Rockies Insider guide to amateur photography tips with Raynor Czerwinski

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Written by Cassidy Barnes posted on Monday, August 9th, 2010

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Amateur photographers should start with reflections, and always be armed with a camera ready. Photo by Czerwinski.

Colorado photographer Raynor Czerwinski moved to Crested Butte, Colorado, to blend his passion for the natural outdoors with his artistic skills behind the shutter.

Eight years later Czerwinski has a personal and defined style on display at his local gallery as a professional natural outdoor photographer, and is our latest insider to drop some tips on good and bad habits for amateurs shooting in the Rockies.

From the source: Good and bad habits

One good habit Czerwinski whole-heartedly supports is simple: Go easy on yourself. Spending all day eager for a good shot is basically asking for frustration, when in reality it’s okay to return empty-handed.

“Your creative side is your stronger and weakest side,” says Czerwinski. In the end, he adds, just go gentle on yourself.

Another good habit to acquire when shooting is always remaining calm. Breathing, walking around, scouting the area for different viewpoints can help keep the mind not only open but also relaxed.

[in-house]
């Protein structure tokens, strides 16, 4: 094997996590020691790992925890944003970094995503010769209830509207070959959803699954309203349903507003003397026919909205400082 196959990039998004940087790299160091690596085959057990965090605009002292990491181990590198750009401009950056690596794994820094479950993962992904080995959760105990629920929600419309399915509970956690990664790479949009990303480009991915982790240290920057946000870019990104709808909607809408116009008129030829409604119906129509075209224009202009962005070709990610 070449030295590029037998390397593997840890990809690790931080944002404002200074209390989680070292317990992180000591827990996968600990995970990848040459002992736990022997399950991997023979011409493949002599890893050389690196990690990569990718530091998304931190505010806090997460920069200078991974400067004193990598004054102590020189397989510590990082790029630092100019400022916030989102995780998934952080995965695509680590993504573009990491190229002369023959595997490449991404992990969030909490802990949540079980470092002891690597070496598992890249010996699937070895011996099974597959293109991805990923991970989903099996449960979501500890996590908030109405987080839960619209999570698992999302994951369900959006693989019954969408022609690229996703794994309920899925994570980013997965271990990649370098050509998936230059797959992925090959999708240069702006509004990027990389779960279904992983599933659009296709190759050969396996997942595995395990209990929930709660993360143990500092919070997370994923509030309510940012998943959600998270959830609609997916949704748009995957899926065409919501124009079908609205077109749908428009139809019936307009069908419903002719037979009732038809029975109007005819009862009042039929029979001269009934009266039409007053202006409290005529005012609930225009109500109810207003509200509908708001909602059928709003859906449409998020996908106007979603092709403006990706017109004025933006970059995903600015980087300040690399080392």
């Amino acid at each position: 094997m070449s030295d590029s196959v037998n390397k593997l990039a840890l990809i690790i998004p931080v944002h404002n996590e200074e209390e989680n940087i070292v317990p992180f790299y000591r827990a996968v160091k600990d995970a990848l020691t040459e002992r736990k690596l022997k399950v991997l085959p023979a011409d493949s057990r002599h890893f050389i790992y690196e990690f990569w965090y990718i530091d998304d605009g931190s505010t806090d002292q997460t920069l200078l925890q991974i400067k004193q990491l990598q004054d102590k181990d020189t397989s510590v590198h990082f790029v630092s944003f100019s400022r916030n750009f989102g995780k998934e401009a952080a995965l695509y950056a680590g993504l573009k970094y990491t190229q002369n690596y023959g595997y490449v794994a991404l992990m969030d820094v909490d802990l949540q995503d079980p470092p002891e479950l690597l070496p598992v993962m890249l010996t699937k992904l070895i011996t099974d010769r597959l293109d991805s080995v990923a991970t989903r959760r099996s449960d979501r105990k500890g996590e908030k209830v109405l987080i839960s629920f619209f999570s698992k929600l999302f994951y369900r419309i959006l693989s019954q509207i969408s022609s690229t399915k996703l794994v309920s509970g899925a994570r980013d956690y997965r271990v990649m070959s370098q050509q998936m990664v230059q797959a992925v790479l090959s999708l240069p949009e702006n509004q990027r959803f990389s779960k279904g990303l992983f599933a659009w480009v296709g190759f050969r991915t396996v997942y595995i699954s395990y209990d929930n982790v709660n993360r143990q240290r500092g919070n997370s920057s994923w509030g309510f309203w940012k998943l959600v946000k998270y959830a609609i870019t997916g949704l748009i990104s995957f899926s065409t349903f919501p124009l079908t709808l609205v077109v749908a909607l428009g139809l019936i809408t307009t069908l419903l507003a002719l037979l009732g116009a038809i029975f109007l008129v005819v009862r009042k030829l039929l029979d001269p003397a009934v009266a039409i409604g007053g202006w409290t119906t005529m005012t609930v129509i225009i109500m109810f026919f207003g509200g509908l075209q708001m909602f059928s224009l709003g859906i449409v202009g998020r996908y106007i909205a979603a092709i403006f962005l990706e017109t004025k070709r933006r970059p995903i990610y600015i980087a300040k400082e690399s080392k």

“You can get really gripped when you’re out there and the light is only good for twenty seconds,” says Czerwinski.

One bad habit Czerwinski encourages others, including himself, to stay away from is falling into tunnel vision. Going out to find a certain, must-have shot makes it difficult to keep an open mind for other possibilities.

“There could be an elk behind me in the river and I think I can’t shoot it because I’m trying for another shot,” says Czerwinski. “Be open to possibilities around you.”

Best scenes for amateurs: water settings

Czerwinski says the best places for amateur photographer to shoot in the outdoors are places with fun reflections.

Ponds, puddles and lakes are ideal for reflections, and rivers are nice because the running water easily lead eyes into the frame.

“Trails are good because it draws your eye through the forest,” he adds. “I like to stay near water when I shoot. Reflections are more striking, and you can get some great shots with the clouds.”

Czerwinski does not recommend diving into wildlife photography right away, as time and pricey equipment play an important role when shooting animals outdoors.

“While you’re out shooting landscape, if you see wildlife take photos but don’t spend days waiting. Always have a camera on you, and your chances of getting wildlife shots will be that much better,” he says.

Check out more of Czerwinski’s photos at LucidLandscape.com.

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